From the first she demonstrates she is unwilling to stop tending to a patient when the bell rings for her to attend prayer. She constantly reproofs herself for her inability to subjugate her personality to the requirements of her religious order. Training in tropical diseases at her medical college, she refuses a request from Mother Marcella to deliberately flunk an exam to prove her humility. As a ‘reward’, the best qualified nun in tropical diseases is dispatched to a sanatorium in Belgium to further learn obedience. Even when she is eventually allowed to work in the Congo it’s only in the “White’s Only” hospital (as they need the staff) and she is reproved for showing off when she makes much needed improvements to the hospitals working practices.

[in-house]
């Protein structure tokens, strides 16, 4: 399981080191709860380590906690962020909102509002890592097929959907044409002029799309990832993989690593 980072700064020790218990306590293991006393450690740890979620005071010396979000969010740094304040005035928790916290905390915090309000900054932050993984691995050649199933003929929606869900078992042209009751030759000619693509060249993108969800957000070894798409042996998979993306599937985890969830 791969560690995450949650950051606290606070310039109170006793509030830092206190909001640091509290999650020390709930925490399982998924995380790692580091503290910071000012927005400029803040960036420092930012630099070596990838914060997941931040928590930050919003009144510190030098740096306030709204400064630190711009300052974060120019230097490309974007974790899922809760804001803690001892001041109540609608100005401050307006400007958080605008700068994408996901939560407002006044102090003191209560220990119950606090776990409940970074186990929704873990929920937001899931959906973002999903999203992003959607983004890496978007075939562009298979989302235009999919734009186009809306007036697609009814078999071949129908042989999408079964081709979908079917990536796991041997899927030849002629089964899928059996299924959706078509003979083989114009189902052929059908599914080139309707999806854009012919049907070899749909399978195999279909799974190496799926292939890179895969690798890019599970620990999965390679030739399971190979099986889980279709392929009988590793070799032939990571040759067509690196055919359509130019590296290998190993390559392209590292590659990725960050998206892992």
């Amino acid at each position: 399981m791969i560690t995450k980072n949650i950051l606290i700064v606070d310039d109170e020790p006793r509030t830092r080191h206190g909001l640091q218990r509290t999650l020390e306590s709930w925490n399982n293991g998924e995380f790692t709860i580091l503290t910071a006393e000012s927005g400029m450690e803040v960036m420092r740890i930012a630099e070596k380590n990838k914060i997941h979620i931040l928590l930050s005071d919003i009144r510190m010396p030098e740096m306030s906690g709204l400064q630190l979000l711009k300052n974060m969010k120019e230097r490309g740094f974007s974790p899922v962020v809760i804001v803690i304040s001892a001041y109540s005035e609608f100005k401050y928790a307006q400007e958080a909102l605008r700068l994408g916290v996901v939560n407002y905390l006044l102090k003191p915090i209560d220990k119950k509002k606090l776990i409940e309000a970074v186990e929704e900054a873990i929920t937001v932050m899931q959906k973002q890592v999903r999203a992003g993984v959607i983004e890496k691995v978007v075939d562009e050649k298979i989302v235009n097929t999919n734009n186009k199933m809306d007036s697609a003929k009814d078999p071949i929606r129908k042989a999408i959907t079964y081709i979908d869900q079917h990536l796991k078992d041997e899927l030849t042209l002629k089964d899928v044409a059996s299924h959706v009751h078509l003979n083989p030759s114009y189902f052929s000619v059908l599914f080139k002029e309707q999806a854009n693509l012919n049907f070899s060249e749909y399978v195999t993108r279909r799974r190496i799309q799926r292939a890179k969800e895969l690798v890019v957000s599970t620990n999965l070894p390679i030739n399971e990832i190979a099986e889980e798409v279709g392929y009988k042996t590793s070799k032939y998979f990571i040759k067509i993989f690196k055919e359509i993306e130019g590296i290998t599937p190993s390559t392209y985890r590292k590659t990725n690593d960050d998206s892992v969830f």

In many ways the film is a fascinating look at how hard it was for a woman to make a mark in the early 20th century. Clearly Sister Luke should have trained as a doctor – she graduates fourth in her class in tropical medicines – but that door was closed to her, and her only chance of working in Africa was as a member of a religious order. She ends up working in a system where she must constantly make difficult calls between her two passions (faith and medicine) – with her order placing devotion and obedience as the primary goal.